A Bankruptcy Judge in the Tampa Bankruptcy Court delivered an important decision regarding the Discharge of Income Tax Debt in Bankruptcy on August 23, 2022. The debtor filed what is referred to as an adversary proceeding seeking to Discharge numerous hundreds of thousands of dollars in tax debts. The Internal Revenue Service responded and argued that such debt should not be discharged pursuant to Bankruptcy Code 523(1)(C) based upon the premise that the debtor had willfully attempted to evade the payment of such taxes.
Bankruptcy Judge Williamson found, after consideration of all the evidence presented, that the debtor did not display willful behavior in his non-payment of taxes. In the instant case, although the debtor had high discretionary spending, but such spending was not deemed lavish. Additionally, the Bankruptcy Judge found that the debtor initial failure to pay the taxes was due to a mistake, that the debtor acted in good faith, and did not hide or conceal assets.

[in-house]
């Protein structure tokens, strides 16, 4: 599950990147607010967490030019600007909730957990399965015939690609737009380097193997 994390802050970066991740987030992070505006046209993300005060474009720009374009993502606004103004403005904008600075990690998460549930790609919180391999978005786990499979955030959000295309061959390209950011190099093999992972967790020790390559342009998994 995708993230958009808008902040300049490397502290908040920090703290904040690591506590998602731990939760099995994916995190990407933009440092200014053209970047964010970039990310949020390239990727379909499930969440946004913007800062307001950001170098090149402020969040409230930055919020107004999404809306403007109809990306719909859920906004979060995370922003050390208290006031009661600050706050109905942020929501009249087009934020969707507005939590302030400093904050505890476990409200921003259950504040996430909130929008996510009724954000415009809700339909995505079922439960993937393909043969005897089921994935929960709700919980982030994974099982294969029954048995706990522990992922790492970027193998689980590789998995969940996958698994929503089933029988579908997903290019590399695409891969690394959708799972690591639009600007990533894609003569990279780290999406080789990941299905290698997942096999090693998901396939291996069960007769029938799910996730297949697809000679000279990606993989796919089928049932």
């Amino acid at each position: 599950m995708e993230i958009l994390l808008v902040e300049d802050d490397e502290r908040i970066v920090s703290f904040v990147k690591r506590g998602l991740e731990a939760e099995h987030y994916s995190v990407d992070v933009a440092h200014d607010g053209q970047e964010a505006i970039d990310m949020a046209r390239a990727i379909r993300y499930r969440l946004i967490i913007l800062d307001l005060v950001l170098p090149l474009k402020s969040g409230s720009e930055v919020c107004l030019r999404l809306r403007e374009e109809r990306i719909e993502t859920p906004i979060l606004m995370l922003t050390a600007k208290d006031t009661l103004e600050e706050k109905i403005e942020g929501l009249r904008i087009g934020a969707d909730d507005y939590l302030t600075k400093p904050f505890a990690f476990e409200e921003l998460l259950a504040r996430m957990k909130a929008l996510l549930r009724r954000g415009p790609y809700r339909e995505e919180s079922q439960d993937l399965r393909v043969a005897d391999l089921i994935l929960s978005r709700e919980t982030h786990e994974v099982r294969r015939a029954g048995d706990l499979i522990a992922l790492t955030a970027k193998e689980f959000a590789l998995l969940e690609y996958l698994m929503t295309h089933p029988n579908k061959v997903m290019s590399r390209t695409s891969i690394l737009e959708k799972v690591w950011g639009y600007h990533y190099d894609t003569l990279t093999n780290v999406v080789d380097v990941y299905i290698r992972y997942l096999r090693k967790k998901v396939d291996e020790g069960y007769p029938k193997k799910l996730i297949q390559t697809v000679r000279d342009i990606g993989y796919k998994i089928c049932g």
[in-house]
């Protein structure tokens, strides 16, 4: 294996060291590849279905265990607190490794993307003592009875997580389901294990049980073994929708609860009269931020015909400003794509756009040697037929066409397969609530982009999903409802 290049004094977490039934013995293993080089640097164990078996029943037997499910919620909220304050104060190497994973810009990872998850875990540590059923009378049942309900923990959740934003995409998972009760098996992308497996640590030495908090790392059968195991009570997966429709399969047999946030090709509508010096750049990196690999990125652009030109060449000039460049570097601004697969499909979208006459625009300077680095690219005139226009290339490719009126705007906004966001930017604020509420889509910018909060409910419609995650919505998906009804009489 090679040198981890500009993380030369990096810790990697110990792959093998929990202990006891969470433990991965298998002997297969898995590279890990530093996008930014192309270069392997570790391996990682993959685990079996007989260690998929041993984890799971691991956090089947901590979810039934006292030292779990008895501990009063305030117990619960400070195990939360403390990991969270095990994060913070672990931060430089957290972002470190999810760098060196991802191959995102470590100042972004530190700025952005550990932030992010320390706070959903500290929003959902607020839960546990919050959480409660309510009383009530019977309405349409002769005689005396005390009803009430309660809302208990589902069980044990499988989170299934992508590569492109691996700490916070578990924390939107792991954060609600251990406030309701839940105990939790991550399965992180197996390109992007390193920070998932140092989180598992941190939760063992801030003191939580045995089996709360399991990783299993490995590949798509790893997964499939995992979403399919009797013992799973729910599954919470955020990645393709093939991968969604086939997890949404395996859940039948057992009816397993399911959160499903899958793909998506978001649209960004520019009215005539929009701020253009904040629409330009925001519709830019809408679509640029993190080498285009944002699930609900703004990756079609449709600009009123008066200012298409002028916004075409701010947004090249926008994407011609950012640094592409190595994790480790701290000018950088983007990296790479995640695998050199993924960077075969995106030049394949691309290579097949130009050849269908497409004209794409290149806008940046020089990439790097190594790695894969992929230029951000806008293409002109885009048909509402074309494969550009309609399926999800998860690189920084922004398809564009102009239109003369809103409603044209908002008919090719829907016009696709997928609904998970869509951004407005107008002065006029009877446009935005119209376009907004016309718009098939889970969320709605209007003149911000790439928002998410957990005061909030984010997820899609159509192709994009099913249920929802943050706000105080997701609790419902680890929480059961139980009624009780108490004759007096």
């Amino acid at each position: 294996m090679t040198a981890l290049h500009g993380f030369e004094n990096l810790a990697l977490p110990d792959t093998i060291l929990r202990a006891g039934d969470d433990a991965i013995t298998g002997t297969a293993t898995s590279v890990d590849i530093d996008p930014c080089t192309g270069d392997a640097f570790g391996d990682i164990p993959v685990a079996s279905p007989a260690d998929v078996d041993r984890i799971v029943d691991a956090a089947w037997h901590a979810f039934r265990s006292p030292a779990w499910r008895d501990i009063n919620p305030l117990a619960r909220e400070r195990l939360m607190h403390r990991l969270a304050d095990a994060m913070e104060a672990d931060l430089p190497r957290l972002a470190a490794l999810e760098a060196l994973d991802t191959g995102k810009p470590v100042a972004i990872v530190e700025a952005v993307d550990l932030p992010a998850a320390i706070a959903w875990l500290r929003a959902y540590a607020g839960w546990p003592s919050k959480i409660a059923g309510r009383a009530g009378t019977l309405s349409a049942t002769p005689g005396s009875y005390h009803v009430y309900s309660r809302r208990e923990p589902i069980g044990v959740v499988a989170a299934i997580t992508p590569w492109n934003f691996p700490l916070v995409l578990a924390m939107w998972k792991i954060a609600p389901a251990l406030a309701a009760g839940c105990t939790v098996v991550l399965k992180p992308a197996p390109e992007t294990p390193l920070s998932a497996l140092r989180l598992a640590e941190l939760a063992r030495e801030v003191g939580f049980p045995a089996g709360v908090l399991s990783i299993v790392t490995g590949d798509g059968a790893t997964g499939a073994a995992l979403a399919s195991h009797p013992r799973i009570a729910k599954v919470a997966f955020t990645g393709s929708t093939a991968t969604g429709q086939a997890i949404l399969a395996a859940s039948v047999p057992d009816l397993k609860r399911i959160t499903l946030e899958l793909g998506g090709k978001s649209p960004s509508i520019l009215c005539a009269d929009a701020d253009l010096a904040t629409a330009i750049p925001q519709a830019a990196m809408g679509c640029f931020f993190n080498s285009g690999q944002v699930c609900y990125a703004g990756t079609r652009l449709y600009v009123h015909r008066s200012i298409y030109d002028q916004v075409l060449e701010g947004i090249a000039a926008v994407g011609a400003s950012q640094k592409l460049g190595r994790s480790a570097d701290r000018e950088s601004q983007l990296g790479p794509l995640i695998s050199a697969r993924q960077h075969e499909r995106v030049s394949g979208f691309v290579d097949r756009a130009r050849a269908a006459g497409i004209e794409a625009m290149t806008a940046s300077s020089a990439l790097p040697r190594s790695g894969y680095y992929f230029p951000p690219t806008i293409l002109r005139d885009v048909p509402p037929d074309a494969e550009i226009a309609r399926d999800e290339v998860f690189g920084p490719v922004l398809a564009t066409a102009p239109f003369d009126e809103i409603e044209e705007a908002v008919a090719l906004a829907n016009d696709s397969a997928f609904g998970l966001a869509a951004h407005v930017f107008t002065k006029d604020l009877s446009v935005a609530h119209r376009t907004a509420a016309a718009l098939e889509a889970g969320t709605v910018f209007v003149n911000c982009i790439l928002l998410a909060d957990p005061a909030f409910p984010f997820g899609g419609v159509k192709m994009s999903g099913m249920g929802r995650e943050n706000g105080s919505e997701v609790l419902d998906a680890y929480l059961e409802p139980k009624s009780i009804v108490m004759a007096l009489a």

BANKRUPTCY ATTORNEY’S NOTE: Another argument sometimes raised by the IRS in such cases, is that the debtor’s failure to file his taxes in a timely manner operates as a willful attempt to evade the payment of taxes. Most courts will likely dismiss this argument. The bankruptcy code specifically states that income tax obligations are subject to discharge based upon a number of qualifications including that such debt must be at least three years due, and the relevant tax returns must have been filed at least two years before the filing of the bankruptcy. Such a rule appears to permit the discharge of such tax debts even under circumstances in which a debtor files the tax return late. Although the bankruptcy courts post 2005 will generally mandate that such returns be filed in order to qualify for a Discharge, most likely even late-filed tax returns should qualify for Discharge.
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